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1 of 1 people found the following review helpful By Michael Plasmeier on December 16, 2012
Format: Paperback
I'm a senior at MIT about to go into Product Management. I found this book changed how I approached Product Management.

A product manger's job is not about productivity, but instead it is about being a cocktail host; bringing people together to discuss and plan. These discussions might not lead to immediate ideas, but they ultimately lead to ideas in this long term way that is difficult to make happen on purpose. I see it all the time at MIT. You look around and find new ideas, but those ideas didn't come out of a concerted effort; rather, random 2AM conversations with the people living near you.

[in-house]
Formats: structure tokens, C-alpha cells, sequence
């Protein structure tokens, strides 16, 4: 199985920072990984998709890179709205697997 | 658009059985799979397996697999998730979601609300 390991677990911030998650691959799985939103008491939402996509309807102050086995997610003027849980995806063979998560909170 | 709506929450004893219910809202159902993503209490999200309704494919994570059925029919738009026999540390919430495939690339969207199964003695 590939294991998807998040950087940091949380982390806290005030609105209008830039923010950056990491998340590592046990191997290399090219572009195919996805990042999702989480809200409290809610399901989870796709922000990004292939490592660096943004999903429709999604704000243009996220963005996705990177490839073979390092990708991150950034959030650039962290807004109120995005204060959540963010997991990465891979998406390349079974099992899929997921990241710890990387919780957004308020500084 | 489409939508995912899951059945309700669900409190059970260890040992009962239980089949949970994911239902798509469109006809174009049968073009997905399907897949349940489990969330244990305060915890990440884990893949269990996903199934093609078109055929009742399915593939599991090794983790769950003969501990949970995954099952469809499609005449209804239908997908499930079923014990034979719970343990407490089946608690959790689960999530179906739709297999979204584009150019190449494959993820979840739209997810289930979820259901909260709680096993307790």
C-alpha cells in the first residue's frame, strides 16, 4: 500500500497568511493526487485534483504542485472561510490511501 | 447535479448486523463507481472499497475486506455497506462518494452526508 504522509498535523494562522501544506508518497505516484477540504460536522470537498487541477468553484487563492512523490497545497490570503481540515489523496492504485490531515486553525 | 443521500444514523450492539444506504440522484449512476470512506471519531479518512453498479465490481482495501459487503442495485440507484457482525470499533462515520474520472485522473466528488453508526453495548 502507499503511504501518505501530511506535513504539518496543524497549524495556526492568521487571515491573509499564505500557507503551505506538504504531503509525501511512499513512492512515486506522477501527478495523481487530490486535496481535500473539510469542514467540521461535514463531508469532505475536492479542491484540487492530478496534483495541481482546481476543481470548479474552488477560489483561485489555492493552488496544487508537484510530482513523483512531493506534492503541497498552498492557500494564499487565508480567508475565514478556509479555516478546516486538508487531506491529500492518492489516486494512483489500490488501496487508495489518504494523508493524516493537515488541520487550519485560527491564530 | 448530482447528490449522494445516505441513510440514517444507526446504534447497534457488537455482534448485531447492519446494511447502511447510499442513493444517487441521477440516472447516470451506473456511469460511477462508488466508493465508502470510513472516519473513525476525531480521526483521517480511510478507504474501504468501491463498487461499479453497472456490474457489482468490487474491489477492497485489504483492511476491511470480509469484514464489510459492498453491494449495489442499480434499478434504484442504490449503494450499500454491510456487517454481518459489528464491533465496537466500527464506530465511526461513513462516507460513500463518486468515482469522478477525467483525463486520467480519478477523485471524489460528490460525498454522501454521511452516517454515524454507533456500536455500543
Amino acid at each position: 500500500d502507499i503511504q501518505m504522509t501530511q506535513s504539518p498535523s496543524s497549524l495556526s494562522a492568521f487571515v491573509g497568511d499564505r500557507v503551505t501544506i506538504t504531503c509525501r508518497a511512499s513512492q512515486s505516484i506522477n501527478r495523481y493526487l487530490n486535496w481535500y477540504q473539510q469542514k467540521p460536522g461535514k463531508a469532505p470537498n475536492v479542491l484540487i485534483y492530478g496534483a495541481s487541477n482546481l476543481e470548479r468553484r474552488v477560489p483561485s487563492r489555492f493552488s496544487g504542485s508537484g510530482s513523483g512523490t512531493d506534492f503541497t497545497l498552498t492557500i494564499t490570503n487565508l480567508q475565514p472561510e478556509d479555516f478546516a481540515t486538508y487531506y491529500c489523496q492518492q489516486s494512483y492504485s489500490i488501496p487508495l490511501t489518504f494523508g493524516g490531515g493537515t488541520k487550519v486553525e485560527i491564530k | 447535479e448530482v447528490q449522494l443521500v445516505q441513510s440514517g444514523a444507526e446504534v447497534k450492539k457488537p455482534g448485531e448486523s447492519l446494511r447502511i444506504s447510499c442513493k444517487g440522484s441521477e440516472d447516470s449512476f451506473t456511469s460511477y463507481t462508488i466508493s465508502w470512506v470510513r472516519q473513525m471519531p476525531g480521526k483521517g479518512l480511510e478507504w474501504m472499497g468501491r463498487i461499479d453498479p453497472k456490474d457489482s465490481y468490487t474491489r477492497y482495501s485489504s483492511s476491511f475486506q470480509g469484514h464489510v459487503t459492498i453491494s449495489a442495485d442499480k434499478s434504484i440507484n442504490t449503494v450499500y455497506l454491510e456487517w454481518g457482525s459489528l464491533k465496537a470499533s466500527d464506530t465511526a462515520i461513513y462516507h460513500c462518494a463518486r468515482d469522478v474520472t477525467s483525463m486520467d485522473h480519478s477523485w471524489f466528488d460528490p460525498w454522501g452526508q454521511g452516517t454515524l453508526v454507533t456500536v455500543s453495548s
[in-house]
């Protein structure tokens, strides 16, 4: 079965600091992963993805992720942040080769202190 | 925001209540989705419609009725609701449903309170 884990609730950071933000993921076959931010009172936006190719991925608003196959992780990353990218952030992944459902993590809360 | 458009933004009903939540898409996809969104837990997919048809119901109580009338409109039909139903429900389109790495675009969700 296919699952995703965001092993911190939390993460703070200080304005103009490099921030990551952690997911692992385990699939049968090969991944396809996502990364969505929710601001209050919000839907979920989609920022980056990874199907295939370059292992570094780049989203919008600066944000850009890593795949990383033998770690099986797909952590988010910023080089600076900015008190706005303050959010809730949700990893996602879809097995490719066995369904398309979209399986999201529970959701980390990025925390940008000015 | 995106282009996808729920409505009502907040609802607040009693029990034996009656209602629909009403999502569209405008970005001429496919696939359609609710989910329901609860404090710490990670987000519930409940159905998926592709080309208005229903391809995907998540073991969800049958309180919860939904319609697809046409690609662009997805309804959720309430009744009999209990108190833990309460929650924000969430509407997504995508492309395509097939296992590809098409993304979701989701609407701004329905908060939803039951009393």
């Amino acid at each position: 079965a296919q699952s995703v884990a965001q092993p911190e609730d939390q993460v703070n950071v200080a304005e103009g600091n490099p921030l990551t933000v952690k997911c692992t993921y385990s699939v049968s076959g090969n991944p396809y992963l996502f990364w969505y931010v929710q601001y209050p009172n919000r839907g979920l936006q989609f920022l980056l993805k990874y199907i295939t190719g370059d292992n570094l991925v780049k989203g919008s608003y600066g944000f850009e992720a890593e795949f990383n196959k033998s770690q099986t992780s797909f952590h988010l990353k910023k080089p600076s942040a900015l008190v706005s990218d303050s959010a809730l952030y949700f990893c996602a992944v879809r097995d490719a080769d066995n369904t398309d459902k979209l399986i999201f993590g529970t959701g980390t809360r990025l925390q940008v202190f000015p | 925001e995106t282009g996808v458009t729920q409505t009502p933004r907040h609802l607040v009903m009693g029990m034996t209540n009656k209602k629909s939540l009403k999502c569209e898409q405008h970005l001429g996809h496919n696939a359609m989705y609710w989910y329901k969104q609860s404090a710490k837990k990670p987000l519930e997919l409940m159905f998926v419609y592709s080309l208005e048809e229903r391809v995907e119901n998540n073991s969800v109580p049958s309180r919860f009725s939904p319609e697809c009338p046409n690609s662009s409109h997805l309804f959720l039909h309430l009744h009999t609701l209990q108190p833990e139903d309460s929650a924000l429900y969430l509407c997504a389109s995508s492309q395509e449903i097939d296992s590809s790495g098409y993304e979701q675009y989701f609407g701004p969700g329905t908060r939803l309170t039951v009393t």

I am very task/productivity oriented at MIT; but I will need to break out of that model to be a good product manager.